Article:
Browse Prior Art Database

Binary Piston Adders Used in Robotics

IP.com Disclosure Number: IPCOM000046974D
Original Publication Date: 1983-Sep-01
Included in the Prior Art Database: 2005-Feb-07
Document File: 2 page(s) / 50K

Publishing Venue

IBM

Related People

Candelaria, R: AUTHOR [+4]

Abstract

The IBM 7535 robot system presently features a maximum Z arm travel of 3" with no intermediate stops. By using binary piston adders many intermediate steps can be designed or implemented. The travel of the binary piston adder is defined by T=(2n-1)So, where T is the total travel, n is the number of pistons, and S is the smallest increment required. The figure shows three pistons capable of providing a total travel of 7 inches in one-inch increments. The piston sizes are a binary progression of the smallest increment. The smallest piston is P1=s(20), P2=s(21), and so on to Pn=s[2(n-1)]. For example, the figure shows cylinder A having a 1" stroke attached rigidly to a fixed bracket 12. Energizing this cylinder causes the head portion 10, which is attached to the top of the piston within the cylinder, to move upward 1".

This text was extracted from a PDF file.
At least one non-text object (such as an image or picture) has been suppressed.
This is the abbreviated version, containing approximately 80% of the total text.

Page 1 of 2

Binary Piston Adders Used in Robotics

The IBM 7535 robot system presently features a maximum Z arm travel of 3" with no intermediate stops. By using binary piston adders many intermediate steps can be designed or implemented. The travel of the binary piston adder is defined by T=(2n-1)So, where T is the total travel, n is the number of pistons, and S is the smallest increment required. The figure shows three pistons capable of providing a total travel of 7 inches in one-inch increments. The piston sizes are a binary progression of the smallest increment. The smallest piston is P1=s(20), P2=s(21), and so on to Pn=s[2(n-1)]. For example, the figure shows cylinder A having a 1" stroke attached rigidly to a fixed bracket 12. Energizing this cylinder causes the head portion 10, which is attached to the top of the piston within the cylinder, to move upward 1". This raises cylinder B one inch via bracket 14. It also raises cylinder C one inch via bracket 16.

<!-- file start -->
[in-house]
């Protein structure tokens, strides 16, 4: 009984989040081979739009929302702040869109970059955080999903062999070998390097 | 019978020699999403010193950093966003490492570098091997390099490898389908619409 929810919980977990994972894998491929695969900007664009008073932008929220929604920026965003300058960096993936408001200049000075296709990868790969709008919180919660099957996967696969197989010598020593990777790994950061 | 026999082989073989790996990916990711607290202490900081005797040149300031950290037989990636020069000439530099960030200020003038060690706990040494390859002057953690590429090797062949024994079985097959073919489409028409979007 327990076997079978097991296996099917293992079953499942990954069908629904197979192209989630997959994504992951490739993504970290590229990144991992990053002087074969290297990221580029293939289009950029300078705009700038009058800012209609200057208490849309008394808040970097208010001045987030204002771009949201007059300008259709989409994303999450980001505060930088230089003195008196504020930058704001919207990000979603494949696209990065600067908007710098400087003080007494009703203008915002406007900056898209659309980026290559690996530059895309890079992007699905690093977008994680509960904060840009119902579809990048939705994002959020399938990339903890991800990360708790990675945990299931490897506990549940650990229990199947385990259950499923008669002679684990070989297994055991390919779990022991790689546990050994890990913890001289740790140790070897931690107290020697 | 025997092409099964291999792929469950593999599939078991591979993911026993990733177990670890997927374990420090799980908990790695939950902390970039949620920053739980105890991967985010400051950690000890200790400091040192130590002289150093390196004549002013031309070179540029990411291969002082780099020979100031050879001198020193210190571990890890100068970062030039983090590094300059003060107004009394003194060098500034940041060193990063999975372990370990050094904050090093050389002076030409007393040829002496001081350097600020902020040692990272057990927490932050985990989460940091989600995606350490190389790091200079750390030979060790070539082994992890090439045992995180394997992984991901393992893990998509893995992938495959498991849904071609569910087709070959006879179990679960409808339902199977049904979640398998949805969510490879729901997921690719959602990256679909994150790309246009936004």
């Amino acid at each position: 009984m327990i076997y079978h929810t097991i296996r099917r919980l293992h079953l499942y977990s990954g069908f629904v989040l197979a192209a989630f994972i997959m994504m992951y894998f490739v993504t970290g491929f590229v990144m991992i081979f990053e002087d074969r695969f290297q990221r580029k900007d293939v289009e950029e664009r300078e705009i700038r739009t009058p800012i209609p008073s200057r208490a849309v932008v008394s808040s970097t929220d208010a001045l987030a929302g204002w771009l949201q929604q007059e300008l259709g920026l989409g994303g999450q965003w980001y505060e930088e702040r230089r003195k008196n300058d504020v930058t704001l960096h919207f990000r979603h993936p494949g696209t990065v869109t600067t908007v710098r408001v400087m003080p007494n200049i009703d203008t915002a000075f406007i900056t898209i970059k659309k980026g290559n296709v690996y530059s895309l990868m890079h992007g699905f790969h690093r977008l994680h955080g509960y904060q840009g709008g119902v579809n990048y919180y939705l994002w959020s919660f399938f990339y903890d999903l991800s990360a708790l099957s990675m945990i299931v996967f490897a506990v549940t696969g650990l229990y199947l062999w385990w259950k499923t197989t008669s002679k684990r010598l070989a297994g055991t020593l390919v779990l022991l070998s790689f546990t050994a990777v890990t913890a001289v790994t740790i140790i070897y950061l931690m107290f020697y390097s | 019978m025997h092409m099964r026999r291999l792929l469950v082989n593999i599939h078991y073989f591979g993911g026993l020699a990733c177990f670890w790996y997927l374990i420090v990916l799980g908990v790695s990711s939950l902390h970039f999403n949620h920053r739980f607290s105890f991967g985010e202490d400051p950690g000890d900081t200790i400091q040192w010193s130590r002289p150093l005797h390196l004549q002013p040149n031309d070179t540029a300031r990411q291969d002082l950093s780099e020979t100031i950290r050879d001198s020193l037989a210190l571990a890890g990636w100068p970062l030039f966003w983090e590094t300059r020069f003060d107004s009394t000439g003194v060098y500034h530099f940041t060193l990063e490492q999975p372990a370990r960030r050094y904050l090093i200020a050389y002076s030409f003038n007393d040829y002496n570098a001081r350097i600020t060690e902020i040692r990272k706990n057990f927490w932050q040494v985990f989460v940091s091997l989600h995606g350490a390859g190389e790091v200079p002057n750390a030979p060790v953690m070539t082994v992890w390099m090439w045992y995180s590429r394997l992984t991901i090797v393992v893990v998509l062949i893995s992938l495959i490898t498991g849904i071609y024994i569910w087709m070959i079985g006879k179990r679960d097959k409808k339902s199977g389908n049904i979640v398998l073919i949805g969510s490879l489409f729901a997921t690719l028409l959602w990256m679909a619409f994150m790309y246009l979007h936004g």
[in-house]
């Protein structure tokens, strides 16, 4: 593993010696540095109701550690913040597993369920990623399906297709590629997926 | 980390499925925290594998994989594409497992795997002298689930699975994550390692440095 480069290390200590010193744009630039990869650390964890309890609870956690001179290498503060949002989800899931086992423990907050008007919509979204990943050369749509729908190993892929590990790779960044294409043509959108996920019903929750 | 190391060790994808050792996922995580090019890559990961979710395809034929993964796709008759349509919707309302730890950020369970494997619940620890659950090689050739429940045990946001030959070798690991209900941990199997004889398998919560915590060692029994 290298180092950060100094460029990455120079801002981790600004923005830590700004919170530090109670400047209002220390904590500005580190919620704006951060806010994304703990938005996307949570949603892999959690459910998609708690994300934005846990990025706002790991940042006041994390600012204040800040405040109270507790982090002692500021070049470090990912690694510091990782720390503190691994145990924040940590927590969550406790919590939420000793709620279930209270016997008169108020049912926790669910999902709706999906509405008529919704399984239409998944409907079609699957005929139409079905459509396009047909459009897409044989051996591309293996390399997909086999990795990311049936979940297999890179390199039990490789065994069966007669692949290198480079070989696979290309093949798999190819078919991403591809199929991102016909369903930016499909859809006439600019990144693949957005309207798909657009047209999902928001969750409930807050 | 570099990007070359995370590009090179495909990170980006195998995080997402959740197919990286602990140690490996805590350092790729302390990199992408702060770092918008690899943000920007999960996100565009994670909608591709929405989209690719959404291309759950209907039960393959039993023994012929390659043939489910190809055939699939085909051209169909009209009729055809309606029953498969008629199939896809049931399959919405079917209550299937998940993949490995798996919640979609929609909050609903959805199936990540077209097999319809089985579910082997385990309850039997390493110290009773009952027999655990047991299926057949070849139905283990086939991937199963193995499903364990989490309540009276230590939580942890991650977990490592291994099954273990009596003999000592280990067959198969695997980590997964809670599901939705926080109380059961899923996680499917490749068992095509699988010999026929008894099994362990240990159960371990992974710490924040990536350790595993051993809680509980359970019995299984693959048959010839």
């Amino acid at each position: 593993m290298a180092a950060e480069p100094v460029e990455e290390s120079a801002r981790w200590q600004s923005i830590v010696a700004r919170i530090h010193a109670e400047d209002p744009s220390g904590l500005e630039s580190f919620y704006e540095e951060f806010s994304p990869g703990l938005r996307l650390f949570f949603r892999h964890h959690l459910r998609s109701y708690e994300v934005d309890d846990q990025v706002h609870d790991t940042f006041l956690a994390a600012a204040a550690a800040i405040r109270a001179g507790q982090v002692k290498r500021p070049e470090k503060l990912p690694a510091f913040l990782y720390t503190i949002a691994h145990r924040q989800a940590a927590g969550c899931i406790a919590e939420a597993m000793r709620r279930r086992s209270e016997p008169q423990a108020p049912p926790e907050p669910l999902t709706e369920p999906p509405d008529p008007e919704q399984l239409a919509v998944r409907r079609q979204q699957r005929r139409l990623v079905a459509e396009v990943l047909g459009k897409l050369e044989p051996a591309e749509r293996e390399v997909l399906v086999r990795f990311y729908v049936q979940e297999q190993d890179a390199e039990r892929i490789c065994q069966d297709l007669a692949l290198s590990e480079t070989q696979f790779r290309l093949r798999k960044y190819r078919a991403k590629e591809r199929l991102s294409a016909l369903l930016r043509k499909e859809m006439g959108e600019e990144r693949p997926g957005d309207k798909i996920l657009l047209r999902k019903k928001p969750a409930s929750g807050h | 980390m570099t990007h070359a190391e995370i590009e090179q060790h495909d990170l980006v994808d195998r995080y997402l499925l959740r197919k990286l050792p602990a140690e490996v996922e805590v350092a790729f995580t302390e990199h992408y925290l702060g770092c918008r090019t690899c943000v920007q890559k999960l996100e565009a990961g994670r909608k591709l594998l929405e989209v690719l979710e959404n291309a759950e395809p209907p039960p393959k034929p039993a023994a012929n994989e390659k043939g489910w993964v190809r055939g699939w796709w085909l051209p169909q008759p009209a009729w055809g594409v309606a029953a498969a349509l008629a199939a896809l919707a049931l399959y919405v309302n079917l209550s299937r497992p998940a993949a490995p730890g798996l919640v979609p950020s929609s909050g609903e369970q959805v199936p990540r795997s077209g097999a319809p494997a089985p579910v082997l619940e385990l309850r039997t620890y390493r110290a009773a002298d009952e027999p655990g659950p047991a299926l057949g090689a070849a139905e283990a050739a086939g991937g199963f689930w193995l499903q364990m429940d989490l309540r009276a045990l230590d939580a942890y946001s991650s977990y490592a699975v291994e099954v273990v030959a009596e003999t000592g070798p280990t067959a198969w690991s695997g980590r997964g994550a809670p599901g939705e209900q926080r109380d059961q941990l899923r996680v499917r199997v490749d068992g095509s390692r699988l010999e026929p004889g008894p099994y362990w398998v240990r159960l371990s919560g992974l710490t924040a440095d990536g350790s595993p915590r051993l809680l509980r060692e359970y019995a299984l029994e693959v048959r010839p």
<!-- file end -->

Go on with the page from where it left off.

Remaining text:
Thus, the Z shaft of the robot is raised 1" via bracket 18. Cylinder B has a piston stroke of 2", and cylinder C has a piston stroke of 4". The pistons, if energized with a binary input, can be made to move in 1" increments. The total stroke length is 7". This is obtained using the full stroke of each cylinder (A+B+C) to get the 7" motion of the Z axis. The various stroke combinations are shown in the following table. D/I PORTS 1.0" stroke = Activate Cyl. A 2.0 " = " Cyl. B 3.0 " = " Cyl's. A + B 4.0 " = " Cyl. C 5....